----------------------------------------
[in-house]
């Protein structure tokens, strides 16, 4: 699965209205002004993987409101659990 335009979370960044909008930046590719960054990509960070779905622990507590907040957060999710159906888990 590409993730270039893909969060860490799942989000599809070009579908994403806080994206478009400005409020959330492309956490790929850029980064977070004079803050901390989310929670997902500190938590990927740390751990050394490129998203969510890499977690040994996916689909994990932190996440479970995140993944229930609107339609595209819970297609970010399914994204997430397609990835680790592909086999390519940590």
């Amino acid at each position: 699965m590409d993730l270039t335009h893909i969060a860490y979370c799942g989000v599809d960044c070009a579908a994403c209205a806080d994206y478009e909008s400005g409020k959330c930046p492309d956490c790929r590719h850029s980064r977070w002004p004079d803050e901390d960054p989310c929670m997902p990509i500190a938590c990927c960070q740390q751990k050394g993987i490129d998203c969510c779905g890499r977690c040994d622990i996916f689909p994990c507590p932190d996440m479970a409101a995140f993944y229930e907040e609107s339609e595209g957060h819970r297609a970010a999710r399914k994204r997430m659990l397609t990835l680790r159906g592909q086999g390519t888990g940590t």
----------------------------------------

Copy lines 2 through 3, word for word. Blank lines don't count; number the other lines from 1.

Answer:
């Protein structure tokens, strides 16, 4: 699965209205002004993987409101659990 335009979370960044909008930046590719960054990509960070779905622990507590907040957060999710159906888990 590409993730270039893909969060860490799942989000599809070009579908994403806080994206478009400005409020959330492309956490790929850029980064977070004079803050901390989310929670997902500190938590990927740390751990050394490129998203969510890499977690040994996916689909994990932190996440479970995140993944229930609107339609595209819970297609970010399914994204997430397609990835680790592909086999390519940590």
């Amino acid at each position: 699965m590409d993730l270039t335009h893909i969060a860490y979370c799942g989000v599809d960044c070009a579908a994403c209205a806080d994206y478009e909008s400005g409020k959330c930046p492309d956490c790929r590719h850029s980064r977070w002004p004079d803050e901390d960054p989310c929670m997902p990509i500190a938590c990927c960070q740390q751990k050394g993987i490129d998203c969510c779905g890499r977690c040994d622990i996916f689909p994990c507590p932190d996440m479970a409101a995140f993944y229930e907040e609107s339609e595209g957060h819970r297609a970010a999710r399914k994204r997430m659990l397609t990835l680790r159906g592909q086999g390519t888990g940590t």